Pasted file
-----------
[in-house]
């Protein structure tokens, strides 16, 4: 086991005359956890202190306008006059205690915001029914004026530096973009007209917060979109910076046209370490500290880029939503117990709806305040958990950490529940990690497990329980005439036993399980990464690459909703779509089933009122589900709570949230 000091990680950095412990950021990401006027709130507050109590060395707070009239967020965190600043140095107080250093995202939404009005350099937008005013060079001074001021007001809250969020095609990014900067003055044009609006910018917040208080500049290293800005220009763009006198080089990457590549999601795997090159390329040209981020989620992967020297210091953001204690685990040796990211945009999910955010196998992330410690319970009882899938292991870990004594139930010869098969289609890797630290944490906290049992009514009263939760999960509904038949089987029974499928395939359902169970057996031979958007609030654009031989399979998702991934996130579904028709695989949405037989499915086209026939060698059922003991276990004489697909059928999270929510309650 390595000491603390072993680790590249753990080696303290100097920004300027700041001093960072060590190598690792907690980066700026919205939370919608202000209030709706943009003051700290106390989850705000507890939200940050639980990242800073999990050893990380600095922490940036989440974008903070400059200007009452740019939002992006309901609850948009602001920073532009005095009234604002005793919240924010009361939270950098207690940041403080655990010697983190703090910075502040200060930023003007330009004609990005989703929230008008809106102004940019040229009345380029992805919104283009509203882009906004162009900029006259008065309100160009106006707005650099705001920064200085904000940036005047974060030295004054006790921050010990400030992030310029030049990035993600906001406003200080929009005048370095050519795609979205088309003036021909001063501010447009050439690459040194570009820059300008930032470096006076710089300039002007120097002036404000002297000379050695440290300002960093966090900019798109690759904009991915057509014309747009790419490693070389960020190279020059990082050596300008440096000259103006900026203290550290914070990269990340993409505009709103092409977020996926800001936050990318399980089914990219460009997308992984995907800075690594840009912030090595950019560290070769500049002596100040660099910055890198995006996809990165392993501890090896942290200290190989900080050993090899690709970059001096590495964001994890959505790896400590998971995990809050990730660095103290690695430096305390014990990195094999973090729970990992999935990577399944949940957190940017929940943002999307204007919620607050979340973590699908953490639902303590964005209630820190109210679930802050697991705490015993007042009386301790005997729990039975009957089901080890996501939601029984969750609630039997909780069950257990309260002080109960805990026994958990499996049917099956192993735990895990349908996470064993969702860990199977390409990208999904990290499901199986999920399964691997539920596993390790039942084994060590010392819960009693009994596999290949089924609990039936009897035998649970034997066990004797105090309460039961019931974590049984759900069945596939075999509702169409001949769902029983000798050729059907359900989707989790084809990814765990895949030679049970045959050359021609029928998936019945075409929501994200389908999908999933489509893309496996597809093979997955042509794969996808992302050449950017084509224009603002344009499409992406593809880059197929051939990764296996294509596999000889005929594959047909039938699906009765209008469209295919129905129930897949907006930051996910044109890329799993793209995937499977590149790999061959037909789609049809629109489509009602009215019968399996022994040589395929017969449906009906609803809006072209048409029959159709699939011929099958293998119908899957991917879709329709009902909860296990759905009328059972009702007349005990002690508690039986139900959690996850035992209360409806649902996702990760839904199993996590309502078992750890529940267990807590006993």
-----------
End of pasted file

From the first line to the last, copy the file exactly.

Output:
[in-house]
């Protein structure tokens, strides 16, 4: 086991005359956890202190306008006059205690915001029914004026530096973009007209917060979109910076046209370490500290880029939503117990709806305040958990950490529940990690497990329980005439036993399980990464690459909703779509089933009122589900709570949230 000091990680950095412990950021990401006027709130507050109590060395707070009239967020965190600043140095107080250093995202939404009005350099937008005013060079001074001021007001809250969020095609990014900067003055044009609006910018917040208080500049290293800005220009763009006198080089990457590549999601795997090159390329040209981020989620992967020297210091953001204690685990040796990211945009999910955010196998992330410690319970009882899938292991870990004594139930010869098969289609890797630290944490906290049992009514009263939760999960509904038949089987029974499928395939359902169970057996031979958007609030654009031989399979998702991934996130579904028709695989949405037989499915086209026939060698059922003991276990004489697909059928999270929510309650 390595000491603390072993680790590249753990080696303290100097920004300027700041001093960072060590190598690792907690980066700026919205939370919608202000209030709706943009003051700290106390989850705000507890939200940050639980990242800073999990050893990380600095922490940036989440974008903070400059200007009452740019939002992006309901609850948009602001920073532009005095009234604002005793919240924010009361939270950098207690940041403080655990010697983190703090910075502040200060930023003007330009004609990005989703929230008008809106102004940019040229009345380029992805919104283009509203882009906004162009900029006259008065309100160009106006707005650099705001920064200085904000940036005047974060030295004054006790921050010990400030992030310029030049990035993600906001406003200080929009005048370095050519795609979205088309003036021909001063501010447009050439690459040194570009820059300008930032470096006076710089300039002007120097002036404000002297000379050695440290300002960093966090900019798109690759904009991915057509014309747009790419490693070389960020190279020059990082050596300008440096000259103006900026203290550290914070990269990340993409505009709103092409977020996926800001936050990318399980089914990219460009997308992984995907800075690594840009912030090595950019560290070769500049002596100040660099910055890198995006996809990165392993501890090896942290200290190989900080050993090899690709970059001096590495964001994890959505790896400590998971995990809050990730660095103290690695430096305390014990990195094999973090729970990992999935990577399944949940957190940017929940943002999307204007919620607050979340973590699908953490639902303590964005209630820190109210679930802050697991705490015993007042009386301790005997729990039975009957089901080890996501939601029984969750609630039997909780069950257990309260002080109960805990026994958990499996049917099956192993735990895990349908996470064993969702860990199977390409990208999904990290499901199986999920399964691997539920596993390790039942084994060590010392819960009693009994596999290949089924609990039936009897035998649970034997066990004797105090309460039961019931974590049984759900069945596939075999509702169409001949769902029983000798050729059907359900989707989790084809990814765990895949030679049970045959050359021609029928998936019945075409929501994200389908999908999933489509893309496996597809093979997955042509794969996808992302050449950017084509224009603002344009499409992406593809880059197929051939990764296996294509596999000889005929594959047909039938699906009765209008469209295919129905129930897949907006930051996910044109890329799993793209995937499977590149790999061959037909789609049809629109489509009602009215019968399996022994040589395929017969449906009906609803809006072209048409029959159709699939011929099958293998119908899957991917879709329709009902909860296990759905009328059972009702007349005990002690508690039986139900959690996850035992209360409806649902996702990760839904199993996590309502078992750890529940267990807590006993």